Mapping the future of European astroparticle physics research
Research priorities for the future of astroparticle physics, the emerging field which is achieving exciting results such as the landmark detection of gravitational waves, have been announced today at a European research community summit.
Astroparticle physicists from across Europe have gathered in Brussels, alongside international colleagues and guests from the European Commission, for the official announcement of the Astroparticle Physics European Consortium (APPEC) strategy.
Alongside gravitational waves – the detection of which in 2015 opened a new era of astronomy and earned the field the 2017 Nobel Prize for physics – neutrino, dark matter and gamma ray research are also high on the list of priorities being recommended for the coming decade in the latest European astroparticle physics strategy.
The strategies set out by APPEC reinforce the UK's priorities in the field, such as exploring the properties of neutrinos and discovering their role in cosmic evolution, and learning more about the fundamental constituents of the universe.
The UK continues to be heavily involved in gravitational wave research, as an active member of the LIGO collaboration as well as contributing to the Cherenkov Telescope Array project and supporting the work being undertaken to directly detect dark matter.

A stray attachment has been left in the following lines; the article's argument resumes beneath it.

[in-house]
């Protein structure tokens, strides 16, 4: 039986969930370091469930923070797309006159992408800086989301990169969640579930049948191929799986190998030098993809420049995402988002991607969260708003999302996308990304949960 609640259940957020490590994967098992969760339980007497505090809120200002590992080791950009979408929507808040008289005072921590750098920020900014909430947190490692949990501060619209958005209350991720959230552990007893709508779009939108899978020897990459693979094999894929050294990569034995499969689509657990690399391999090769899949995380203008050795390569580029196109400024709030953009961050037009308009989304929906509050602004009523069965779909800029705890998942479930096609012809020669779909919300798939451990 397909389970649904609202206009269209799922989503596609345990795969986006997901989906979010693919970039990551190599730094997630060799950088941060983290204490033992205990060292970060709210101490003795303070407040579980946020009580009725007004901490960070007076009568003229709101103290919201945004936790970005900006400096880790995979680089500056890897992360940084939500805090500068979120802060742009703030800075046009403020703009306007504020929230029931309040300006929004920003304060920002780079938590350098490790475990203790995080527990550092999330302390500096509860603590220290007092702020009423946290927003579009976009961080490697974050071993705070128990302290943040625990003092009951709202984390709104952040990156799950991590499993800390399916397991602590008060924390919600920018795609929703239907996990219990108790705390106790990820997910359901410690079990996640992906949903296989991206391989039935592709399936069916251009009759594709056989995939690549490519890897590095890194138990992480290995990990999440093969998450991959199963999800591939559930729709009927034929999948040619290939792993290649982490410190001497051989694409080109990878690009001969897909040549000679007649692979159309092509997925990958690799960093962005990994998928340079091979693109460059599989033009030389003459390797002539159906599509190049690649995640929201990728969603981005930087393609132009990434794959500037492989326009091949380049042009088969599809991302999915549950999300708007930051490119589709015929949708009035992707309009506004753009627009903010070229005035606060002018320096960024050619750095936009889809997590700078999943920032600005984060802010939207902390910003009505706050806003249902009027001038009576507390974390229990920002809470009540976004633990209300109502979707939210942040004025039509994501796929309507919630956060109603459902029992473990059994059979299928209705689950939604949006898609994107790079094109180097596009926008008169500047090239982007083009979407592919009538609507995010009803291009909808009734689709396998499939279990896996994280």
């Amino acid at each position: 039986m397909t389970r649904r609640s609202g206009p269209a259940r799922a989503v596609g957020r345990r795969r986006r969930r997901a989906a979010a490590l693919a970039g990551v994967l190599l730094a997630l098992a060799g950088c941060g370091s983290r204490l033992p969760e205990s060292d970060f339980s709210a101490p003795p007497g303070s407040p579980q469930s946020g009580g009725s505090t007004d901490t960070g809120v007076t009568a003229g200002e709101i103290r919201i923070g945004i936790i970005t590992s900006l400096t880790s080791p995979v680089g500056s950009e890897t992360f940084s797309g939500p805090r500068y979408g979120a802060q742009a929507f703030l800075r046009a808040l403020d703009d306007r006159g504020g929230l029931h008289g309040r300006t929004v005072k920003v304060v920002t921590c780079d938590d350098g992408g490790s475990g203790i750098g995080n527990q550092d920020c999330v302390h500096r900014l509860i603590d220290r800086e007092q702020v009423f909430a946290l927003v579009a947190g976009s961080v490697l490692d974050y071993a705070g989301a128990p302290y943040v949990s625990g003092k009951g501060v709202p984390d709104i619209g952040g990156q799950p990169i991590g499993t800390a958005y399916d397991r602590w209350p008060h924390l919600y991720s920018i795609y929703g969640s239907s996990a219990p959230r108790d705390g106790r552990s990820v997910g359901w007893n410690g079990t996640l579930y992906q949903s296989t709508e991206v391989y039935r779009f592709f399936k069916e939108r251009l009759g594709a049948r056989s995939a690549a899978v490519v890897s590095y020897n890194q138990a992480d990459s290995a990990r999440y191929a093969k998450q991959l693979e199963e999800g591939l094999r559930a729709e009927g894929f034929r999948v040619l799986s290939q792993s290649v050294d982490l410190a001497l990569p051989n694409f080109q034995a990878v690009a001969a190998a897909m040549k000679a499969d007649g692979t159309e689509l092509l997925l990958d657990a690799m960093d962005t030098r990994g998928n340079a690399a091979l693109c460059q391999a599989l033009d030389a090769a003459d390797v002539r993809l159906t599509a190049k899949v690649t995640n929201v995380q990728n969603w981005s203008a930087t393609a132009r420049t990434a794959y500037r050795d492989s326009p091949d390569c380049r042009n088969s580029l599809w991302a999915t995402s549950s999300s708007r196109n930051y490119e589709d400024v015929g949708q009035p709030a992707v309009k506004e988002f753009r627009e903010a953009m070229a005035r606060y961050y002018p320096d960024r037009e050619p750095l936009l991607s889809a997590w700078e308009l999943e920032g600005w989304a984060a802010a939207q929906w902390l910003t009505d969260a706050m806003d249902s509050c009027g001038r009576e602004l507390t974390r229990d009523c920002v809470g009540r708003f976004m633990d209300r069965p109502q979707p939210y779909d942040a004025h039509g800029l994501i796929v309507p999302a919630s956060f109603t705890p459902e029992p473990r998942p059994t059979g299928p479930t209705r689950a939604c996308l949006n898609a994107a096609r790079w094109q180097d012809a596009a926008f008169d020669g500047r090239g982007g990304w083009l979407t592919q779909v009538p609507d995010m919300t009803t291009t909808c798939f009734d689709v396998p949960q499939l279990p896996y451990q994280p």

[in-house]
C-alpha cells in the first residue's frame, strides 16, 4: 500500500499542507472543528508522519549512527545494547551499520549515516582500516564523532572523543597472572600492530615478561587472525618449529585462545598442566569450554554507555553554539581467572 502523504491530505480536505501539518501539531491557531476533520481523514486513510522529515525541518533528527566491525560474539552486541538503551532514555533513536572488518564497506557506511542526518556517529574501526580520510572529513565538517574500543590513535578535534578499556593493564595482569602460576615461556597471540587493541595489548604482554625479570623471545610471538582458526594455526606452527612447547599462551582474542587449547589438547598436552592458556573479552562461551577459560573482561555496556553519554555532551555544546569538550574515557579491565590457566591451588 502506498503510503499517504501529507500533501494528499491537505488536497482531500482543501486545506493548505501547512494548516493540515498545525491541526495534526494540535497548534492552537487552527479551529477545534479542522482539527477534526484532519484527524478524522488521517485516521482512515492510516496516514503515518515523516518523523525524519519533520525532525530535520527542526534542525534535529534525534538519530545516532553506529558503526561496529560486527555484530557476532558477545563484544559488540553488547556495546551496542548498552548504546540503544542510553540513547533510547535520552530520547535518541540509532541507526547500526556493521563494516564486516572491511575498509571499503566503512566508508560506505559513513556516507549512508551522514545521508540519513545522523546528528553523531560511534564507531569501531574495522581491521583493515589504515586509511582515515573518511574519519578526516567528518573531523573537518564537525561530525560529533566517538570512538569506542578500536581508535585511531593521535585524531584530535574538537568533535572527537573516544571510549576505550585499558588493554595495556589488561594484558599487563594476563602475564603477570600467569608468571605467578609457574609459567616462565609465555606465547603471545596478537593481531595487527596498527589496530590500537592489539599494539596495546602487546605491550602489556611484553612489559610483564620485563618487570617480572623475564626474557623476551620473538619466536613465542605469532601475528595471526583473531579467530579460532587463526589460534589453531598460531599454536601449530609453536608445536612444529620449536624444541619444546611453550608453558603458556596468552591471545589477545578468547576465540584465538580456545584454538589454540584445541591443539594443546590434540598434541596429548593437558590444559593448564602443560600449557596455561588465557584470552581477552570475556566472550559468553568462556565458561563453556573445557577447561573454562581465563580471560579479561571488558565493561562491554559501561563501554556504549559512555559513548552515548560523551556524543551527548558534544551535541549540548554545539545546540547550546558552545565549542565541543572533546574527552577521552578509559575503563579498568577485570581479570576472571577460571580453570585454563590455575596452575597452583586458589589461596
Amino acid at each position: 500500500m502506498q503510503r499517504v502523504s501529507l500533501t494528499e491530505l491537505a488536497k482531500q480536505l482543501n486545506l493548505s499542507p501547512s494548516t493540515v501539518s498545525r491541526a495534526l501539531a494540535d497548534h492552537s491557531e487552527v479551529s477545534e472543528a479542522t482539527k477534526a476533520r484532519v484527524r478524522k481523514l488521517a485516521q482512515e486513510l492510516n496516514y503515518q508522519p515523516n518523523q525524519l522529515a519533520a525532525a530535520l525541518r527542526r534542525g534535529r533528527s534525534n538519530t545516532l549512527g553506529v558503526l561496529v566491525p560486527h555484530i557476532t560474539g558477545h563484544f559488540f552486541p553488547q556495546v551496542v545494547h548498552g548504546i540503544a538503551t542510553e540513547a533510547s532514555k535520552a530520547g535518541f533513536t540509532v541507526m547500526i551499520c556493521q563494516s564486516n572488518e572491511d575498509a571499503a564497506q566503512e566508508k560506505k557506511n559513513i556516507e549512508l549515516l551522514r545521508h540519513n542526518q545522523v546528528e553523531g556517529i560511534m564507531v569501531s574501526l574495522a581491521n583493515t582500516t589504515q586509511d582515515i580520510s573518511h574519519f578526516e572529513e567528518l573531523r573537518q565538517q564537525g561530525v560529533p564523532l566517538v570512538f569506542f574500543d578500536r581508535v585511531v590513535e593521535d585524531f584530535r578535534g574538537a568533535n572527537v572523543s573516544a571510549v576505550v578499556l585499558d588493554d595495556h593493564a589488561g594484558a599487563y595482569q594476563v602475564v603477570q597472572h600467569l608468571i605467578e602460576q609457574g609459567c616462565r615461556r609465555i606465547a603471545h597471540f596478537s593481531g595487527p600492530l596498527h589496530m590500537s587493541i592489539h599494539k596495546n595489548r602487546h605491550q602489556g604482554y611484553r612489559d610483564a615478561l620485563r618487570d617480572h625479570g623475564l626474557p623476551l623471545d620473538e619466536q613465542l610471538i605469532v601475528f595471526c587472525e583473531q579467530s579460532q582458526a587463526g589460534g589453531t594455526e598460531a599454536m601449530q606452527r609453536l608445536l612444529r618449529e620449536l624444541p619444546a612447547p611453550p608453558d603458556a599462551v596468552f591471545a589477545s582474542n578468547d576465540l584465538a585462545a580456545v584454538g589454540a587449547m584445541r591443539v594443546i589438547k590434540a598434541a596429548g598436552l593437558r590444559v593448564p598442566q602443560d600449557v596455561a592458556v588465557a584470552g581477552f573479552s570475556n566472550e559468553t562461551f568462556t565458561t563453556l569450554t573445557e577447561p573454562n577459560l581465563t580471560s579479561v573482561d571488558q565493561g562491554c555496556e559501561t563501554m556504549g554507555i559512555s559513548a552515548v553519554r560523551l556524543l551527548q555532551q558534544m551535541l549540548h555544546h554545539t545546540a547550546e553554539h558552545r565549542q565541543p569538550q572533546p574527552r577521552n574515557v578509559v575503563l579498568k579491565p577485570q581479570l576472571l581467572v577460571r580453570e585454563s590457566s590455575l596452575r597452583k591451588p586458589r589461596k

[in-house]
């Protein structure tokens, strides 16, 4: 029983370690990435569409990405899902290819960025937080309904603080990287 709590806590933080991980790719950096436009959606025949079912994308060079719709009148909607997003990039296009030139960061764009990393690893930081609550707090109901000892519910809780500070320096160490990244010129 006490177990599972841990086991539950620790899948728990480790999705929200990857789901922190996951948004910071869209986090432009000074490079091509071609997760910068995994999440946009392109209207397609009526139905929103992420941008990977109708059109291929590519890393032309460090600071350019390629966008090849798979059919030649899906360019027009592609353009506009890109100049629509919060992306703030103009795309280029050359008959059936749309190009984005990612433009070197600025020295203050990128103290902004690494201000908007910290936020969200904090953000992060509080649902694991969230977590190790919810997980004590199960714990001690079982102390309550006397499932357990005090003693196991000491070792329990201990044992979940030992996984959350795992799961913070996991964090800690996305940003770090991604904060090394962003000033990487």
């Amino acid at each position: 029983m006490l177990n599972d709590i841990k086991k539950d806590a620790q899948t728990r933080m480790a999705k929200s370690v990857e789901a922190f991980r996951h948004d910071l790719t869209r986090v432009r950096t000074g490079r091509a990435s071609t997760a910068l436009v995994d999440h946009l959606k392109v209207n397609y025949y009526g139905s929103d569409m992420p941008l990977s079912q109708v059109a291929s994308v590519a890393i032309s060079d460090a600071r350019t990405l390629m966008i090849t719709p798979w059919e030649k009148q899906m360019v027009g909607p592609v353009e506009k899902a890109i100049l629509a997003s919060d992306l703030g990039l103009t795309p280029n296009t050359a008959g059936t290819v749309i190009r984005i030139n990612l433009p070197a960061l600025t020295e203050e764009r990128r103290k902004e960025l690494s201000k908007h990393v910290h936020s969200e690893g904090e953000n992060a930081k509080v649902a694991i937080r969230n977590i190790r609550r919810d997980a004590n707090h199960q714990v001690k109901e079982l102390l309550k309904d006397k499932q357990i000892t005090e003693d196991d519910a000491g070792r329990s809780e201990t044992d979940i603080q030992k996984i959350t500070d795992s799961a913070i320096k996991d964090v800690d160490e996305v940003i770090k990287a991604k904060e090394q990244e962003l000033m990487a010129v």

STFC Chief Executive Dr Brian Bowsher said: "The strategies set out in the APPEC roadmap strengthen the priorities already set out by the UK astroparticle physics community.
"The UK, through STFC, looks forward to collaborating with its European colleagues and making sure the community continues at the cutting edge of research. It is through these vital collaborations that astroparticle physicists will be able to explore new and fascinating realms of science and further our understanding of the Universe."
The report also includes recommendations addressing, in addition to the scientific issues, crucial organisational aspects as well as important societal issues such as gender balance, education, public outreach and relations with industry.
"This is such an exciting time for astroparticle physics," said Antonio Masiero, chair of APPEC and a physicist at the National Institute for Nuclear Physics (INFN) and the University of Padua, Italy.
"Never before has our understanding of the fundamentals of our Universe been so great and yet, at the same time, never before have we faced so many un-answered questions to solve, such as what is dark matter that together with dark energy makes up a huge 95% of our Universe, or what is the mechanism that gives neutrinos mass, or even simply why matter (and therefore ourselves) even exists at all! Revealing the answers to these questions will tell us a lot about the origins, evolution and overall structure of the Universe, and will reshape our understanding of physics."